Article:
What are the consequences of issuing an invalid tax invoice for B2B supplies?

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Consequences of issuing an invalid tax invoice for B2B supplies: The imposition of penalties for e-invoicing can significantly impact the cash flows and reputation of firms that are subject to them. Adherence to the e-invoicing provisions might result in many consequences beyond penalties for not generating e-invoices. 

Currently, taxpayers who have registered and whose total value of taxable supplies or exports to businesses or the government exceeds Rs. 20 crore in any financial year from 2017-18 to 2021-22 are required to create electronic invoices.

Starting from 1 October 2022, this will apply to firms with a turnover exceeding Rs.10 crore.  

CBIC has recently expanded the implementation of e-invoicing to include enterprises with revenue above Rs 5 crore, starting from 1 August 2023. Continue reading to gain further insight into the repercussions of noncompliance.

Definition of an invalid or incorrect e-invoice

There are several reasons why an e-invoice may be deemed invalid or incorrect:

  • The generated e-invoice does not comply with the standard e-invoice schema or format, or it is missing one or more obligatory fields specified in the government-notified model. 
  • The e-invoice generated is a duplicate of a previous invoice for which an IRN has been generated. 
  • The GSTIN of the supplier or receiver is invalid or inactive.

According to the updates on 12 April and 13 April 2023, taxpayers with a turnover of Rs.100 crore or more are required to record invoices and credit-debit notes to the Invoice Registration Portal (IRP) and issue electronic invoices within seven days from the date of the invoice, starting from 1 May 2023. Therefore, if they fail, such bills are also non-compliant. 

On 6 May 2023, the GST department extended the deadline for reporting old e-invoices on the IRP portals from 7 days to three months. Additionally, the department has not yet disclosed the new date for implementation. 

If the supplier issues an e-invoice to the recipient or utilizes it for transporting goods in such instances, it is deemed an offense. Consequently, they must face a penalty, as outlined in the subsequent section, for invalid tax invoice consequences for B2B supplies. 

What are the consequences of not issuing an e-invoice or issuing the wrong invoice? 

The requirements for e-invoices are specified in sub-rules (4), (5), and (6) of CGST Rule 48. It applies to taxpayers who meet the prescribed criteria for annual aggregate turnover and solely supply taxable goods or services.

Therefore, all other taxpayers are required to adhere to the basic standards for tax invoices. 

The e-invoice system mandates the notification of all business-to-business (B2B), business-to-government (B2G), and export supply transactions to the government.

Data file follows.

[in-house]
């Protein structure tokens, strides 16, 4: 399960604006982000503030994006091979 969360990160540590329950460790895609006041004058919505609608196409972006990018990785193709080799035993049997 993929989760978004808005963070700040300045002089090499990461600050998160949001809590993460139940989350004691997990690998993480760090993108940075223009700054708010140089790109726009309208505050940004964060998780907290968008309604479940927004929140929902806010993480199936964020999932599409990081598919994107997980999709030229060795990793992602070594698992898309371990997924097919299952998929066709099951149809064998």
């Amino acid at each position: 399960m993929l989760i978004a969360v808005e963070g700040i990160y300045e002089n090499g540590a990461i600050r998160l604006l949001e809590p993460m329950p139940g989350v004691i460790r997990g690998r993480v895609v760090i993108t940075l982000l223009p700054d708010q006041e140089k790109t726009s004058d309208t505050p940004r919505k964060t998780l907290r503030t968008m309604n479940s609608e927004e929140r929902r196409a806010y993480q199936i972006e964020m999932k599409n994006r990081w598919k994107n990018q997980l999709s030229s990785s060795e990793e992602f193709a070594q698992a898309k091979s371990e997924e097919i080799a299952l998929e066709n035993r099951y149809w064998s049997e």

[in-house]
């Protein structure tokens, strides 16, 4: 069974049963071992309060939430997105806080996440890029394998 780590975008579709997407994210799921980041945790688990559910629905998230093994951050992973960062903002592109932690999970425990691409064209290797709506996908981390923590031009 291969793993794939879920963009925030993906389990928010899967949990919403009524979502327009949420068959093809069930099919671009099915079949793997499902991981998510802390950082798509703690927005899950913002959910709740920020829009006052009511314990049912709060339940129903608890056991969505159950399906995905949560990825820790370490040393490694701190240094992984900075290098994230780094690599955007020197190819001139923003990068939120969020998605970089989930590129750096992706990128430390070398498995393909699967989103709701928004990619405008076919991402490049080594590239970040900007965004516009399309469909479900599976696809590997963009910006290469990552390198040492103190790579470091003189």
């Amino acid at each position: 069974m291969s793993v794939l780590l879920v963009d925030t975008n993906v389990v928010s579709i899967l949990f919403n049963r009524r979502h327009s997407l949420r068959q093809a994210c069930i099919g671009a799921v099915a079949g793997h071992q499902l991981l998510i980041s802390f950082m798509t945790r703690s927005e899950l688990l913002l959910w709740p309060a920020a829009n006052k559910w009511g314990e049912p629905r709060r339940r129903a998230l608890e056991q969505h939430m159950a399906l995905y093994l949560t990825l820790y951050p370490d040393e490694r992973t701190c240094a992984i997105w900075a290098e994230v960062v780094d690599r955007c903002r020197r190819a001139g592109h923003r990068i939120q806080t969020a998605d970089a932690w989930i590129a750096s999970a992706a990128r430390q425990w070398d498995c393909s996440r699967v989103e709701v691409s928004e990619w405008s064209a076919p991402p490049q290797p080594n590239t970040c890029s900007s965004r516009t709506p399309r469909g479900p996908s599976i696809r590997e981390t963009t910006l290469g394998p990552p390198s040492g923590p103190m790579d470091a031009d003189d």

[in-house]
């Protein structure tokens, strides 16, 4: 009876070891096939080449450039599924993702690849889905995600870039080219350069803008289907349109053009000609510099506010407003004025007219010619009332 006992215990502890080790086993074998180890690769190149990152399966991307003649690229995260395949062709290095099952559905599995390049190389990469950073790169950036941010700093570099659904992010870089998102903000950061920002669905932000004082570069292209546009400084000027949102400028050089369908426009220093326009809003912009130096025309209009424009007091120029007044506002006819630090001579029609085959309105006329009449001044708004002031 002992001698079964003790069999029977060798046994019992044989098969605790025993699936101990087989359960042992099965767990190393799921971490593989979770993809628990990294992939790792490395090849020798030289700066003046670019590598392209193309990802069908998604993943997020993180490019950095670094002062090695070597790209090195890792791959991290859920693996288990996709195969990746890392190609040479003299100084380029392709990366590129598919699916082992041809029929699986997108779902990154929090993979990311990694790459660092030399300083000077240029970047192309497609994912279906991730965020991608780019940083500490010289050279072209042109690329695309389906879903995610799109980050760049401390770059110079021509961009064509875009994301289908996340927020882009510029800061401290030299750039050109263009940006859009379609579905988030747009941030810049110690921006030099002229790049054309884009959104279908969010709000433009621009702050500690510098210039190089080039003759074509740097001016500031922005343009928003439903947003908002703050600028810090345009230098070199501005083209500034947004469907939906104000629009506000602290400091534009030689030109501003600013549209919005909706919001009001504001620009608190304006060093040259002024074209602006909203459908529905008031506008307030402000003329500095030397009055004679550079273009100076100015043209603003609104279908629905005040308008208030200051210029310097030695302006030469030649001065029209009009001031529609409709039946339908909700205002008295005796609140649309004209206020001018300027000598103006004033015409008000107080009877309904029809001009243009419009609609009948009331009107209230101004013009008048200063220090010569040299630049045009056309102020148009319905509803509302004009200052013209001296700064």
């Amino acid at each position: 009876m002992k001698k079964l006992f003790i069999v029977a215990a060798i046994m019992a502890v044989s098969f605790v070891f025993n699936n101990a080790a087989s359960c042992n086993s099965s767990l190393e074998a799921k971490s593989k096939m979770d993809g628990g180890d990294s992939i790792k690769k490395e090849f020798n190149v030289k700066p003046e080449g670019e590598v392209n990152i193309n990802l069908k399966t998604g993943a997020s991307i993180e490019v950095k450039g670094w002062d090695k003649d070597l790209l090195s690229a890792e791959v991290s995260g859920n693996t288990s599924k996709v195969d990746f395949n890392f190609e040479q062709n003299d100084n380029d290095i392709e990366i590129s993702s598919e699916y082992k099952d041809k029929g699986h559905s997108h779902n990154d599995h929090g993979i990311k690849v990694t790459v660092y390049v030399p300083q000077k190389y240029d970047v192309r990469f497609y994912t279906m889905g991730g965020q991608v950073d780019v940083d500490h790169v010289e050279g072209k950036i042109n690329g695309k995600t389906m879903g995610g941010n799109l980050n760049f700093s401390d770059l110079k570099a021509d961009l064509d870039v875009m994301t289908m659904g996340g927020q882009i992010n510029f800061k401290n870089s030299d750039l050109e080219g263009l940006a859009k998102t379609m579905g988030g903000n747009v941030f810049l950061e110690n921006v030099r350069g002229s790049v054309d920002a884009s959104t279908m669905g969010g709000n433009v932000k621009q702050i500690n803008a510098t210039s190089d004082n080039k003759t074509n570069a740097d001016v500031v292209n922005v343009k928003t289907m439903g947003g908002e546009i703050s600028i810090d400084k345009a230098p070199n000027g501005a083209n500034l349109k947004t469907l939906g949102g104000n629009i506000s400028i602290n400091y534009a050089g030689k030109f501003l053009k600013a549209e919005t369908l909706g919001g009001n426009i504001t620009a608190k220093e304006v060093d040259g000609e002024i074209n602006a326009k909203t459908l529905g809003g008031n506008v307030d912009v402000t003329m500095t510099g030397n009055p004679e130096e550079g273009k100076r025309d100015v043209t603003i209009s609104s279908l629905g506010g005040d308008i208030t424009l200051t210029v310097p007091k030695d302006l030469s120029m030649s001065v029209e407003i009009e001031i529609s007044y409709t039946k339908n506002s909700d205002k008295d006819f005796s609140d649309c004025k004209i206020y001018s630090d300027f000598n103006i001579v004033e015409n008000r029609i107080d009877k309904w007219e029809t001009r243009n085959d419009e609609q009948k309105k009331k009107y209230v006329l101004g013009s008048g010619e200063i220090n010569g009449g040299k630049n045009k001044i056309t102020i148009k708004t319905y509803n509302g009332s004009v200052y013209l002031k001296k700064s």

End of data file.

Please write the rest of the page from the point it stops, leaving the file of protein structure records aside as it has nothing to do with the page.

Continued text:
This is done by submitting invoices on the Invoice Registration Portal (IRP). A taxpayer can initially create an invoice or a debit or credit note using their accounting software/ERP. 

Subsequently, the individual must upload the invoice on the Invoice Registration Portal (IRP). Upon uploading the invoice, a distinct Invoice Reference Number (IRN) will be assigned to each invoice. 

Failure to generate e-invoices or issuing invalid invoices will result in the government not being notified of supply transactions. An invoice issued by the taxpayer without the Invoice Reference Number (IRN) is deemed invalid according to the GST law.   

Simply put, the invoice is considered a non-issue according to sub-rule (5) of Rule 48 of the CGST Rules. Consequently, failing to generate an e-invoice or invalid tax invoice consequences for B2B supplies results in a penalty, as outlined in the following section.

GST consequences of issuing an invalid tax invoice for supplies between distinct persons

The following are the consequences of not creating an e-invoice Reference Number (IRN) or invalid tax invoice consequences for B2B supplies in addition to the penalty for e-invoice. 

Goods in transit may be delayed if they are transported without the necessary e-way bill and e-invoice. It may result in the detention of transportation and merchandise under Section 129 of the CGST Act 2017.  

Any invoice without an Invoice Reference Number (IRN) and a signed QR code is considered invalid. This applies to all relevant cases. Consequently, if such an invoice is used for transportation, it will result in the detention of the goods and vehicles. This detention will incur the usual penalty that is stipulated for e-way bills. 

GST-registered buyers may have their invoice payments and ITC claims disallowed if they delay processing them. According to the GST rules, a tax invoice is crucial documentation for claiming the Input Tax Credit (ITC).  

Consequences Of Issuing An Invalid Tax Invoice For B2B Supplies
captainbiz consequences of issuing an invalid tax invoice for bb supplies

According to Section 16 of the CGST Act 2017, a buyer registered for GST cannot claim an Input Tax Credit (ITC) unless they have a valid tax invoice or debit note and the ITC is shown as eligible in GSTR-2B. 

If the buyer has an invoice that lacks a valid IRN and a signed QR code, they can decline the delivery of goods or withhold payment. It hampers or postpones the buyer’s ability to claim an Input Tax Credit (ITC). In the end, it harms the taxpayers’ customer/business connections. 

Without an Invoice Reference Number (IRN), the specific information of an invoice cannot be automatically filled in the GSTR-1 of the supplier. Consequently, this information may not appear in the buyer’s GSTR-2A and GSTR-2B. 

The purchaser cannot request an Input Tax Credit (ITC) if the supplier fails to remit the tax amount to the government. 

Impacts the development of e-way bills and leads to delays – There is a feature that automatically generates e-way bills together with e-invoices. The failure to generate e-invoices or the presence of inaccuracies can also impact e-way bills, resulting in disruptions to logistics and delivery delays.